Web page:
MIO is compatible with almost all binders but more suitable for Epoxies, that form very hard surfaces and are difficult to recoat.  The incorporation of MIO produces after weathering a surface with an excellent physical profile for subsequent coats. Alternatively, coatings may be formulated with higher levels of MIO to boost the intercoat adhesion of freshly applied systems.

The quality of MIO is only one of many factors that determine the performance of coating systems containing MIO.  Being inert and neutral pH, are compatible with all of the major binder types. They have been used successfully in phenolics, alkyds, urethane alkyds, epoxy-esters, chlorinated rubbers, styrene acrylics (acrylated rubber), vinyl co-polymers, polyvinyl butyral resins, vinyl chloride-vinyl isobutyl ether co-polymers, epoxy resins cured with polyamines or polyamides, moisture-cured polyurethanes and two-component polyurethanes. In all cases, the protective nature of a binder will be enhanced by inclusion of an optimized level of MIO.  Proper pigment loading and make-up are key to obtaining the benefits of MIO. MIO has a much lower oil absorption than other lamellar pigments. Formulations, therefore must contain much higher levels of MIO than would be the case with, for example: Silica , Talc, or Mica.  The size of MIO flakes 1.5 to 2 mils long and 5-10 micrometers (0.2 to 0.4 mils) thick dictates a DFT  in excess of 50 micrometers (2 mils) to achieve a shield of overlapping flakes. For this reason, MIO is normally found in high-build intermediate and finishing coats.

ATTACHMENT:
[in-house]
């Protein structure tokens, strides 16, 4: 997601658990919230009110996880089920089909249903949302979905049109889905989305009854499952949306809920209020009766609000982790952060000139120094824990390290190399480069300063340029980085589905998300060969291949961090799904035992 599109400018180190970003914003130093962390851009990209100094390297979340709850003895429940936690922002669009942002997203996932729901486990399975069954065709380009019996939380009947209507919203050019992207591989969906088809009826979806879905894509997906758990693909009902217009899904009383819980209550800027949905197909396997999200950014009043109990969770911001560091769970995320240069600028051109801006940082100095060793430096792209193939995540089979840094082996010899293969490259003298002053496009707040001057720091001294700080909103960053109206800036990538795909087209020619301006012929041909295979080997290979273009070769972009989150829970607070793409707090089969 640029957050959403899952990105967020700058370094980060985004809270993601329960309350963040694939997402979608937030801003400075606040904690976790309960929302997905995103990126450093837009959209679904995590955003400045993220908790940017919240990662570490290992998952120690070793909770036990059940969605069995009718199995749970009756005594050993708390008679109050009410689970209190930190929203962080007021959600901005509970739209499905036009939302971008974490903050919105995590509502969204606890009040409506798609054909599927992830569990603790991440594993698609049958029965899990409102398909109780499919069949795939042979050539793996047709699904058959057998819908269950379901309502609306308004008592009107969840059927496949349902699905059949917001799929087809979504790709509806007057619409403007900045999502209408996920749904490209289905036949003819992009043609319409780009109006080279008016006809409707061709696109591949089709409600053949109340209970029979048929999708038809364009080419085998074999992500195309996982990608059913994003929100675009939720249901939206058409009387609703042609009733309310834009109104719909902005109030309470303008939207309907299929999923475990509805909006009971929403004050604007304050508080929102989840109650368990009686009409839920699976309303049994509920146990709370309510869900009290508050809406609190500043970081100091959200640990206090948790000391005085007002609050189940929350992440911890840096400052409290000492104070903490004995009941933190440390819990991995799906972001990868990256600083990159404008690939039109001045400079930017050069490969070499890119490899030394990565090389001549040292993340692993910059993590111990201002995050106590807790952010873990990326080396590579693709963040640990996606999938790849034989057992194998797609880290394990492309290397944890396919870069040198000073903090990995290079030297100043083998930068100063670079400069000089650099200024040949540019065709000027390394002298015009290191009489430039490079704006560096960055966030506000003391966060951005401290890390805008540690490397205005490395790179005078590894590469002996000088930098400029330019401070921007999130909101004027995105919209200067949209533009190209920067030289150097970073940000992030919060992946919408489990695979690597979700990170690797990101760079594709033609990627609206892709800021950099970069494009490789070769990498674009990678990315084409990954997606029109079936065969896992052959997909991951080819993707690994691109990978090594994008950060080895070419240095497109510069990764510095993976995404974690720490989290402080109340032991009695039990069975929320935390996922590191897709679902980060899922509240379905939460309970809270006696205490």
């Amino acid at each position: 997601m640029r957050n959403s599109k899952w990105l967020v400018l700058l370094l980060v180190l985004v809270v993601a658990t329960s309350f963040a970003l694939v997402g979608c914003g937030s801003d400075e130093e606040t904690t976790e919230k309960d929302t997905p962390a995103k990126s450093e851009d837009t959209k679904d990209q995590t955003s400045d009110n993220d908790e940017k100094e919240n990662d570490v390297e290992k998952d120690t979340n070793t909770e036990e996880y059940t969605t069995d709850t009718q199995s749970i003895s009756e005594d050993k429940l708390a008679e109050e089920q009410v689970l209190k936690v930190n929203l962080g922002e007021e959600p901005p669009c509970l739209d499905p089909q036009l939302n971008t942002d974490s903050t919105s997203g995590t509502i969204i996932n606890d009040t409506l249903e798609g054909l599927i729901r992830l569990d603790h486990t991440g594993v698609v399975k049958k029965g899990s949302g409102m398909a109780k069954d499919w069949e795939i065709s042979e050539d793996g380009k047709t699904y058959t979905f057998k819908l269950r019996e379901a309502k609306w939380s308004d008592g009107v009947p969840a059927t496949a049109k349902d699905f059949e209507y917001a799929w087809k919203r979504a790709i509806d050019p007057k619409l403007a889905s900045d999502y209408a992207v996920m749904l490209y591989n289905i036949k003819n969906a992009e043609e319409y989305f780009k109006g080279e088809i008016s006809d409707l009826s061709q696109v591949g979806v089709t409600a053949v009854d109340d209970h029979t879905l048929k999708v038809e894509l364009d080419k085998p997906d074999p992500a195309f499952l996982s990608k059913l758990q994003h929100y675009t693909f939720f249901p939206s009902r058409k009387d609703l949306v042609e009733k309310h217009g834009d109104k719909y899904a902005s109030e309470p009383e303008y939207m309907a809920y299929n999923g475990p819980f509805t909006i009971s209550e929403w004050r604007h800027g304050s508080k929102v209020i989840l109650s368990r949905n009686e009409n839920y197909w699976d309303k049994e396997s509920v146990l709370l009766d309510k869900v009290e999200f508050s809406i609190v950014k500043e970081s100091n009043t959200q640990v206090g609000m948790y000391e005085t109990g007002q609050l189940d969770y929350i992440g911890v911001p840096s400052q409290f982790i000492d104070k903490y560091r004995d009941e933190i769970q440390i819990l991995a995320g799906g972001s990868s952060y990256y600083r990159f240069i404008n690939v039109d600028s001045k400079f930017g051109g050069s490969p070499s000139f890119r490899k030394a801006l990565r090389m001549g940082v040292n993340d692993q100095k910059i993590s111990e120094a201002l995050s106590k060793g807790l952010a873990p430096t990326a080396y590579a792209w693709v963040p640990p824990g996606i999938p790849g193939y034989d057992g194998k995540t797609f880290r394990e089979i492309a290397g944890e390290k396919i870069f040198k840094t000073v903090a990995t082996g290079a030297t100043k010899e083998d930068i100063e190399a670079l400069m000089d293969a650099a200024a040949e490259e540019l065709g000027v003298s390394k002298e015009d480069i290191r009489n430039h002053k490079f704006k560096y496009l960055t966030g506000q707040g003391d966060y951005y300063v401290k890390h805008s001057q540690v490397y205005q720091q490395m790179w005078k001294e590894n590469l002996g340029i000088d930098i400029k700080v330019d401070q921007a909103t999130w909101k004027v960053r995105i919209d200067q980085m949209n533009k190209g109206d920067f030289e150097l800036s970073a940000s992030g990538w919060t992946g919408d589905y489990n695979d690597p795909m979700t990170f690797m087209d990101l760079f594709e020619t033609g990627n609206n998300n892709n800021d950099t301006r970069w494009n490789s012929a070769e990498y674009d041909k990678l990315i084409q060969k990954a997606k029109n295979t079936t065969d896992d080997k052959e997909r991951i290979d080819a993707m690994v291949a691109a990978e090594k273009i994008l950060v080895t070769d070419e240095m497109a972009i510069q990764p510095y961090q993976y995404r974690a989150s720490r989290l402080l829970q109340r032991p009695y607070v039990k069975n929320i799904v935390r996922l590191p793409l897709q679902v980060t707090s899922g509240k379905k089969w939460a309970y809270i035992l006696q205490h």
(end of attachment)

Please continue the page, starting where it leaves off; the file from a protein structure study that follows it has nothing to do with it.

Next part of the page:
Natural MIO is obtained from mineral deposits of specular hematite and there is tremendous variation in the physical and chemical properties of different sources and not all MIO is suitable for protective coatings. Two of the most important criteria are the amount of thin flakes and the chemical purity. These properties, however vary widely from source to source and even within a single deposit. In addition, the processing of the crude ore to remove impurities and control particle shape, size and size distribution is absolutely critical to final performance. It requires MIO pigments to have a minimum thin flake content of 60%, with a further classification into two types. Type 1 is of the highest quality with a thin flake content greater than 80%. In addition, the standard sets maximum levels for impurities and a minimum level of iron oxide content.

A typical system will consist of a primer containing corrosion-inhibiting pigments; one or two coats of MIO intermediate; and, if a high gloss or bright color is required, a finishing coat based on a low chalking binder.  MIO based coatings is proven technology for  a coating system's durability is a proven track record on a similar structure exposed to a similar environment. Mio is a versatile pigment  to make performance coating of Polyurethane, Epoxy, Acrylics, Polyesters, Alkyd, Chlorinated Rubber etc.